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Fifteen minutes of literacy

Shawn Gill Photo

Students in an after-school program at Duncan Cran Elementary School demonstrate their love of reading. January is Family Literacy Month in Fort St. John.

Council has proclaimed January 2013 as Family Literacy Month in Fort St. John.
As part of literacy month, parents are encouraged to read to their children every day or to otherwise engage their children in activities that promote literacy.
"The importance of literacy cannot be overestimated. Through their parents, children will learn to love to read and then the world opens up and opportunities are endless. It is very important to read, read and read some more," said Lori Ackerman, Fort St. John's mayor.
This year, the theme of Family Literacy Month is 15 Minutes of Fun. The goal is to encourage families to learn together.
"Because learning doesn't just take place in the classroom, it takes place all over the place," said Erin Evans, the North Peace Alliance's literacy outreach coordinator.
Evans said that parents can use a variety of methods to help aid their child's development.
If families are sitting down for dinner at a restaurant, they can develop their pre-kindergarten child's literacy skills by asking them to identify some of the letters that appear on the menu.
Getting children to count how many litter A's appear on the menu or asking them 'how many pizzas do you see?', if you're at Boston Pizza, for example, are other useful techniques.
"These are fun things that families can do together even just sitting down for dinner. Kids are naturally curious and will naturally gravitate towards" that style of learning, "So its just a matter of us helping and guiding them to do that kind of stuff," Evans said.
"Read the cereal box, read the shampoo bottle, read a bedtime story. It all helps," said Ackerman.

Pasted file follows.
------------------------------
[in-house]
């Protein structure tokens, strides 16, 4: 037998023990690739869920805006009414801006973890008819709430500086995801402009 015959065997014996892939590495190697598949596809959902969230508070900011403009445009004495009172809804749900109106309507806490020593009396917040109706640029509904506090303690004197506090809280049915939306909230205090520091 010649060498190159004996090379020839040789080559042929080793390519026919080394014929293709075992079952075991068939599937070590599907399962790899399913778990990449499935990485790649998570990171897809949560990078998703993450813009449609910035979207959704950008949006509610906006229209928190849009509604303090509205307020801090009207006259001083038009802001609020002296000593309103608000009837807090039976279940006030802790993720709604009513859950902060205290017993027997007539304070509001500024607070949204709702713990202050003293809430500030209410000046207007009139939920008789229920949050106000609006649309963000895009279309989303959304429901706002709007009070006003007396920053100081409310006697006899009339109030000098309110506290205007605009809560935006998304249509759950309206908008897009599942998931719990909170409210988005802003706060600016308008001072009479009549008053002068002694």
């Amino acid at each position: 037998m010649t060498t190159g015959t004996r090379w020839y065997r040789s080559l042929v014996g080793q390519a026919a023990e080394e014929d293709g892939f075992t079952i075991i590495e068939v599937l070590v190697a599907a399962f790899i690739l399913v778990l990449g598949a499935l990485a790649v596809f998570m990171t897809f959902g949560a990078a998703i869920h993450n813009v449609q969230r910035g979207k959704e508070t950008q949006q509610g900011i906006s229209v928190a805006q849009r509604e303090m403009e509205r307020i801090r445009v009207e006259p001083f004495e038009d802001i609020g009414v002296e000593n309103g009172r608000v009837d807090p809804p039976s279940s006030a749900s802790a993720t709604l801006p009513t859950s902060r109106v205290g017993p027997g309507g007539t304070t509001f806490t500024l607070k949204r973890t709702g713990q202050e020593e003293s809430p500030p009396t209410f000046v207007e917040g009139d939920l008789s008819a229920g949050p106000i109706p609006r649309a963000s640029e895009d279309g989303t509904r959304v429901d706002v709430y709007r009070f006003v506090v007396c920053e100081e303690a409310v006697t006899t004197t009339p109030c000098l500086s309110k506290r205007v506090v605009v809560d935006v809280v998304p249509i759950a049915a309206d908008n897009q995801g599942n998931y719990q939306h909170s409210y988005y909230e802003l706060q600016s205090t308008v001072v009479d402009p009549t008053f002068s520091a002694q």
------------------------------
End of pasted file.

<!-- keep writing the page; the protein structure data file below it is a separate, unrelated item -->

Other fun literacy activities to do with kids include playing board games, colouring together or making up a silly poem with them.
What can Snakes and Ladders can do for a child's literacy skills?
"Literacy is about way more than learning," said Evans, "it's about critical thinking, problem-solving, team-work," and so much more.
A community that increases its literacy will see improvements in many other areas.
"There's lower crime rates, lower drug use rates, lower domestic violence rates, higher voter turnout … there are so many kinds of benefits from increased literacy skills," Evans said.
Generally, low-income communities have lower literacy rates. Fort St. John is unusual, in this regard, in that it has lower literacy levels than many communities in British Columbia even though incomes here are much higher than the provincial average.
According to the Northern Peace Literacy Alliance website, Literacy rates are also correlated with health, meaning that less literate people are likely to be in poorer physical health.
A person's literacy level is also a predictor of whether or not they are engaged in the community through organizations and volunteering. With higher literacy linked to higher civic engagement.
Many people think of literacy as being the ability to read and write. Evans said that this is a narrow definition.
"There are very few people who can't read and write," she said, but literacy is about more than just that, "It's that critical thinking. Picking up the newspaper, reading then reflecting on that story and comparing it to what you saw on the news the night before and what you heard people talking about in the coffee shop and piecing all that together."
It's reaching this broader definition of literacy, one including comprehension ability, that that Evans thinks every community in the country, not just Fort St. John, should strive for.
Along with her colleagues, Evans has been putting together activities for Family Literacy month, which will culminate in the nationally celebrated Family Literacy Day on Jan. 27.
Family Literacy Day started in 1999. It is the creation of ABC Life Literacy Canada, an organization that promotes literacy at every stage of life.
Former UN Secretary-General Kofi Annan said, ""Literacy is, finally, the road to human progress and the means through which every man, woman and child can realize his or her full potential."
For tips on how to add 15 minutes of literacy fun to your family's day, visit:



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